Commentary Magazine


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Judges’ Vacation on the Public’s Dime

The General Services Administration outraged taxpayers last month after news broke that it had taken a ritzy, $800,000 trip to Las Vegas on the public dime. But now it looks like the 9th Circuit Court of Appeals is set to outdo them. Nearly 700 participants are expected to attend the 2012 Ninth Circuit Judicial Conference in Hawaii, the schedule for which includes yoga, paddleboard lessons, and a snorkeling trip. Cost to the taxpayers? Around $1 million, Senate Republicans estimate.

Senators Jeff Sessions and Chuck Grassley, ranking members of the Senate Budget Committee and Judiciary Committee respectively, are demanding an explanation. They sent a letter outlining their concerns to Chief Justice Alex Kozinski, who is apparently responsible for the trip:

Although the conference does not “officially” open until Monday, the registration desk is open on Saturday and Sunday, with sport fishing scheduled for Sunday morning and a golf tournament scheduled for Sunday afternoon. Throughout the conference schedule there are other activities unrelated to the business of the court, including yoga, surfing lessons, stand-up paddleboard lessons, Zumba (a Latin-inspired dance program), a tennis tournament, a day trip and tour of Upcountry Maui, a Gemini Catamaran snorkel trip, and an activity called “The Aloha Experience.” While the site makes clear that government funds are not to be used for any recreation or sporting activities and that court-related matters will be substantively considered, the program reads more like a vacation than a business trip to discuss the means of improving the administration of justice.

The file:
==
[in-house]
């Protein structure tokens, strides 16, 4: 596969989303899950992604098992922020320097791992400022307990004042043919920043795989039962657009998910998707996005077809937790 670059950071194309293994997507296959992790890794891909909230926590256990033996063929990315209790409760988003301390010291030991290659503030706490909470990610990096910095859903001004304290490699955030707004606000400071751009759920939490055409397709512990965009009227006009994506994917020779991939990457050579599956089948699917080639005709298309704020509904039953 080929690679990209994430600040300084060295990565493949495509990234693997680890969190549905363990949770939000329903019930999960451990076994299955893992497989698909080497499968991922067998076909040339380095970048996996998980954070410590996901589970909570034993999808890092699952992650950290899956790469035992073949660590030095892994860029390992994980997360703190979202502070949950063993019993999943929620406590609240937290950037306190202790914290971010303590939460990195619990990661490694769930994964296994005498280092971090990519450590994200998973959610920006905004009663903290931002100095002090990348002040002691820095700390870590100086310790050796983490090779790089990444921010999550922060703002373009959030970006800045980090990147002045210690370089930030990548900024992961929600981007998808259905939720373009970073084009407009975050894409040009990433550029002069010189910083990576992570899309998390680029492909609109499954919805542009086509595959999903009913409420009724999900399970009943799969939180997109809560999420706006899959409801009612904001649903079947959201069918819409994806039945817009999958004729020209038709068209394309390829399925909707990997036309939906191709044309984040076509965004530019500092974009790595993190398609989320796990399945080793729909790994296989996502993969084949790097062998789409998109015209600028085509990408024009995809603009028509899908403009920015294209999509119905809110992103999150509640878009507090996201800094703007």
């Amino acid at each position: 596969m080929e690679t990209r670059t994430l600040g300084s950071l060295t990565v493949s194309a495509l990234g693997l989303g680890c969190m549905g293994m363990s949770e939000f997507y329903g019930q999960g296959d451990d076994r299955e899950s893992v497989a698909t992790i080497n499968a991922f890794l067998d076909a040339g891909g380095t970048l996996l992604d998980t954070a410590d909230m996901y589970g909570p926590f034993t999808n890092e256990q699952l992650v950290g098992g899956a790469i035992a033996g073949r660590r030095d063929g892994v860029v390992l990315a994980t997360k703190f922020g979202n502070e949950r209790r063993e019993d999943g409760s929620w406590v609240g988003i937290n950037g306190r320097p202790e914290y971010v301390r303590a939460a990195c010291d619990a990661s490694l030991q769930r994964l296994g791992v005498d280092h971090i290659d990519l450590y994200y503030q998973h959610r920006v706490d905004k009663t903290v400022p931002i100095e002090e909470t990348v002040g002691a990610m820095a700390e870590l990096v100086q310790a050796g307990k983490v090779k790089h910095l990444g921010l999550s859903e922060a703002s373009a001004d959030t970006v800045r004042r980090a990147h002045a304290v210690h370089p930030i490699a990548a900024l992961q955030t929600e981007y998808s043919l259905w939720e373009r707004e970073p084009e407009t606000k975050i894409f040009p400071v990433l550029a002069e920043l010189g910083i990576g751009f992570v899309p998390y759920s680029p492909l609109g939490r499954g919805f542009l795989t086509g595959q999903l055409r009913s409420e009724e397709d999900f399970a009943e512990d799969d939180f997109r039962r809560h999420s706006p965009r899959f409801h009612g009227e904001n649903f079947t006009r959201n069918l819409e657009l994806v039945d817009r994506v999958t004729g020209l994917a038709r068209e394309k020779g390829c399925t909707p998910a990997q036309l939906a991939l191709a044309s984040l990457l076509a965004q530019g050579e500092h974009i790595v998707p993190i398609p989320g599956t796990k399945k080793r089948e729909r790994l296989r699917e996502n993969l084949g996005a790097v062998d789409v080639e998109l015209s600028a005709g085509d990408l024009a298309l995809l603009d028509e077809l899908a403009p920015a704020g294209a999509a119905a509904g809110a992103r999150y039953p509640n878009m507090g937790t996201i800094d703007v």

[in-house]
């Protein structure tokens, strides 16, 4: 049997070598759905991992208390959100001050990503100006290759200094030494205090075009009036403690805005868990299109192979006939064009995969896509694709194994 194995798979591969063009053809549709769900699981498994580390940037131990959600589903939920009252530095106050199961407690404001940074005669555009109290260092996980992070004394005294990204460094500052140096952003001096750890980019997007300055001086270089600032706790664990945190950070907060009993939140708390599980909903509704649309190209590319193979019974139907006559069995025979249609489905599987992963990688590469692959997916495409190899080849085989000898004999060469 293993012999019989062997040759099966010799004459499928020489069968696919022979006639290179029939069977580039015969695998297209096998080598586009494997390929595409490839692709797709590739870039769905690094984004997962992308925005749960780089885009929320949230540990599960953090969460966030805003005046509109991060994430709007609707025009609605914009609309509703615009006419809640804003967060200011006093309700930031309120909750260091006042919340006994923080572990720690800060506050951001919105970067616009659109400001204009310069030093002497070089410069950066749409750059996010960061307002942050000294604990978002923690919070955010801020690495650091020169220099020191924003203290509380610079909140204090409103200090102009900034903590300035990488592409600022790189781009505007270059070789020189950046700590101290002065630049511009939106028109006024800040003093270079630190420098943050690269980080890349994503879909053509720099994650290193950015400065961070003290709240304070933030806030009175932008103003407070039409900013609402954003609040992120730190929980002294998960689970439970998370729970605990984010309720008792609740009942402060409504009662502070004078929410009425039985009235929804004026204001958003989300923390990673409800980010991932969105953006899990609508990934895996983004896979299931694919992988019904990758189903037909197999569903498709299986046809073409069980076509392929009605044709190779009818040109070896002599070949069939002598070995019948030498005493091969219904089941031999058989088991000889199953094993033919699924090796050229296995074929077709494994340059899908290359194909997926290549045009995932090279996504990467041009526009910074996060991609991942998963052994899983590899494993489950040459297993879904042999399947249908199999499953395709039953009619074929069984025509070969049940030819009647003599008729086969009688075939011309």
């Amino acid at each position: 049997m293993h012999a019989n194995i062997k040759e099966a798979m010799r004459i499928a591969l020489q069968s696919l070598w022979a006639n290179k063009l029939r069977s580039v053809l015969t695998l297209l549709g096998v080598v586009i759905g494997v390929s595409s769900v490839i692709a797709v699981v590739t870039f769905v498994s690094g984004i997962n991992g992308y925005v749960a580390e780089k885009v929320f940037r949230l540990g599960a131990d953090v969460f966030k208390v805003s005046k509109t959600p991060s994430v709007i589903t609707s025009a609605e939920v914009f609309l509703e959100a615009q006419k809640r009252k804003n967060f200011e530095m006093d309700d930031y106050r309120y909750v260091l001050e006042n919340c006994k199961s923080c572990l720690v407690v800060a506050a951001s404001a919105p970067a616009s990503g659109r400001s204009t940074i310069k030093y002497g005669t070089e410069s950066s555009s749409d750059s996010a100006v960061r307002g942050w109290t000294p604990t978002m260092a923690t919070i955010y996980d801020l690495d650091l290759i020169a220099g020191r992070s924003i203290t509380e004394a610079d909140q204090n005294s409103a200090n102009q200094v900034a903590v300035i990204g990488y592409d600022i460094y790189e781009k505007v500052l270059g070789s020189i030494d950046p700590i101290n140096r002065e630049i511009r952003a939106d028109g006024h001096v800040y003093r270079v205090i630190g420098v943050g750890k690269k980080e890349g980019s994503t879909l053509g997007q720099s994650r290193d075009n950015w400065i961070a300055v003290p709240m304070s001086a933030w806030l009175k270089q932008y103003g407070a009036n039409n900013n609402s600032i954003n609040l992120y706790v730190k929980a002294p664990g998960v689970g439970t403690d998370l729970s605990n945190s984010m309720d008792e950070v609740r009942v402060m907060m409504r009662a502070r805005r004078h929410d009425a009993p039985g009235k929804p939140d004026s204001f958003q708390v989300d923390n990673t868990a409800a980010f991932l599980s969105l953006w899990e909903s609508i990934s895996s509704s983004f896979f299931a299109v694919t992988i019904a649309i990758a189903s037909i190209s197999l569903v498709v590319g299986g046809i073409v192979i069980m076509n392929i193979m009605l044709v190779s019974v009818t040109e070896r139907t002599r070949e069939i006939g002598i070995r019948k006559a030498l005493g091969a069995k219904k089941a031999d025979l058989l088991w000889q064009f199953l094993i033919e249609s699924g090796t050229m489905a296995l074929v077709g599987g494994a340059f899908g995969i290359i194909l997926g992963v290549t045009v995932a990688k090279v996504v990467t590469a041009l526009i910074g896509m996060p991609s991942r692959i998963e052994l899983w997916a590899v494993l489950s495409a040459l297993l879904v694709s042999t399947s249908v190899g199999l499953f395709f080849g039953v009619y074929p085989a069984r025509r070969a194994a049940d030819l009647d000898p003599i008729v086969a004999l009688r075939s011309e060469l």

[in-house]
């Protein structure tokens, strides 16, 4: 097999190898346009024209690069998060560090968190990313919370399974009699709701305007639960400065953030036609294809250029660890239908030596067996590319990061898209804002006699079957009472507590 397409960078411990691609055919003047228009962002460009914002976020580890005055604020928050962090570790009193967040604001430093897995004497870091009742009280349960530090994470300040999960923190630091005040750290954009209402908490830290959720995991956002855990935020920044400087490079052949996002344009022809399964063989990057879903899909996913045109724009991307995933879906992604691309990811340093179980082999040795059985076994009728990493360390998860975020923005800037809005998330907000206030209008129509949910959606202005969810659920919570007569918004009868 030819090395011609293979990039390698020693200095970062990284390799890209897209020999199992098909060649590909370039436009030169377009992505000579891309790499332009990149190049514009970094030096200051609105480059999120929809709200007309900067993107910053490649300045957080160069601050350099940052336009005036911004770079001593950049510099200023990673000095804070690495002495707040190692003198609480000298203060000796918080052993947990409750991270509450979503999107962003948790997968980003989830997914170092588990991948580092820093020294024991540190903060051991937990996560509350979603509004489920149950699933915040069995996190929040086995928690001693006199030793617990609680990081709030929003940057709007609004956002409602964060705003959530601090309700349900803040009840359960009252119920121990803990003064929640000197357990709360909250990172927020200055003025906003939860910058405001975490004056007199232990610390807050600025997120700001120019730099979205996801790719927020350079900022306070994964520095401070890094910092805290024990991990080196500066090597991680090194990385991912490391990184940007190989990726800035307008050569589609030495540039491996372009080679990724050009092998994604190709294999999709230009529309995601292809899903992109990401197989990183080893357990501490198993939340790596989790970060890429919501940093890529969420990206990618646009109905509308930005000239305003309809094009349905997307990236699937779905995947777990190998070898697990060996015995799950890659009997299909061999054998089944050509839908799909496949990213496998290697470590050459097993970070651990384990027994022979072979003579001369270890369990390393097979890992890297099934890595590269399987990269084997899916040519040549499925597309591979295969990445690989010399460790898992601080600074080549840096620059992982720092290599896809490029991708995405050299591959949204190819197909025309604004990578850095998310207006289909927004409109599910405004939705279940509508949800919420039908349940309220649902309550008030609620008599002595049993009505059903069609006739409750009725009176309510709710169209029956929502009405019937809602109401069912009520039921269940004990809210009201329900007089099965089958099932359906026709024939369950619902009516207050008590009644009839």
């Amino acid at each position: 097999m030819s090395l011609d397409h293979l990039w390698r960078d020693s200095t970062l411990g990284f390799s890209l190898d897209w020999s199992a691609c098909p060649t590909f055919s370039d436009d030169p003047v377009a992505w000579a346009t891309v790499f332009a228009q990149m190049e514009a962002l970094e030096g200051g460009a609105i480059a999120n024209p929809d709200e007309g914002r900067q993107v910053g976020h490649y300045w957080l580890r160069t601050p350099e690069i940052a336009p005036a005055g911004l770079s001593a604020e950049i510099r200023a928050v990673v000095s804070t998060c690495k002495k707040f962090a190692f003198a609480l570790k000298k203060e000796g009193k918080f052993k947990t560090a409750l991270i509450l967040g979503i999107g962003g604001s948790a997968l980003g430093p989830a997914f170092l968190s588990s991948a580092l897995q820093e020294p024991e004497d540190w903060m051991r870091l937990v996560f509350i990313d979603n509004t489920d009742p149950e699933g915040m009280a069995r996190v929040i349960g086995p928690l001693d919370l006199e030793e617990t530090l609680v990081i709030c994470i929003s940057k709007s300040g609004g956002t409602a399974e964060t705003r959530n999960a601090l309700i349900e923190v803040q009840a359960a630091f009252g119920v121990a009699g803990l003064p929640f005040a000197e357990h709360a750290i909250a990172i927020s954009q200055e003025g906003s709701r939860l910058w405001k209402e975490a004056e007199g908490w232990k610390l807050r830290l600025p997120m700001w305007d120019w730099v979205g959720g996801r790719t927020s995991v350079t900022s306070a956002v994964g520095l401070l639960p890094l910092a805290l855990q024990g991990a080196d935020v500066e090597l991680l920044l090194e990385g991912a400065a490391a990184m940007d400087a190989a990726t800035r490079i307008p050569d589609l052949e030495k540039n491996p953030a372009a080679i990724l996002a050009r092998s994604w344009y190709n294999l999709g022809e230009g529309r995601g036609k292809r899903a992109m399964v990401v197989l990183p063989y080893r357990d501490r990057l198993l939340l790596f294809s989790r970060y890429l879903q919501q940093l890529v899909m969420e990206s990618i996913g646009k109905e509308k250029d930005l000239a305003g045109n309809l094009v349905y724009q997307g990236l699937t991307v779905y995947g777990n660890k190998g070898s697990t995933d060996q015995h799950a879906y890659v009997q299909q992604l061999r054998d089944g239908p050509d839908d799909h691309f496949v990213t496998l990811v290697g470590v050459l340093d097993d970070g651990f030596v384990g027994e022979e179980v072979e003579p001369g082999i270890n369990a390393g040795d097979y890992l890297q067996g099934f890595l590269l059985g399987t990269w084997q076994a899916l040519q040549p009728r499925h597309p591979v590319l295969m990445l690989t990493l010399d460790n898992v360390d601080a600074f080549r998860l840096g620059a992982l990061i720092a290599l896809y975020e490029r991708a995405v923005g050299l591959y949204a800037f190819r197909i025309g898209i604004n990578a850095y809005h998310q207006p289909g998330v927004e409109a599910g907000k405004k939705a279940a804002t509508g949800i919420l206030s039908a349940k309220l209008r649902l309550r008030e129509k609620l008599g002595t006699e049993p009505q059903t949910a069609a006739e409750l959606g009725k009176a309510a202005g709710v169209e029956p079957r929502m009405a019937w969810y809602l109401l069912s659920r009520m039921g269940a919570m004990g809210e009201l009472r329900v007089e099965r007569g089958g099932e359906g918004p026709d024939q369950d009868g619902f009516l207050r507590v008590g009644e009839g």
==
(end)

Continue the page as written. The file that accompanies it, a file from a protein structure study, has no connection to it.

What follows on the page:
We are concerned about the overall cost of the conference and do not believe that discussions about the administration of justice would be less successful were they held somewhere other than a spa and resort in Hawaii.

The senators are requesting information on the cost of previous conferences and an explanation of why the Hawaii location is necessary for the trip.

Obviously, $1 million seems like a small amount when you consider our larger spending crisis. But this is really about the problem with a government culture where these taxpayer-funded excursions are considered acceptable. If the GSA and the 9th Circuit Court of Appeals are doing this, then who else is? If these trips are unnecessarily extravagant, then what else are agencies and courts wasting money on throughout the year?

True, Hawaii might be under the 9th circuit’s jurisdiction. But so is Idaho, and the plane fares and hotel costs are substantially less there. Better yet — why not nix the conference altogether, and hold the lectures and presentations online?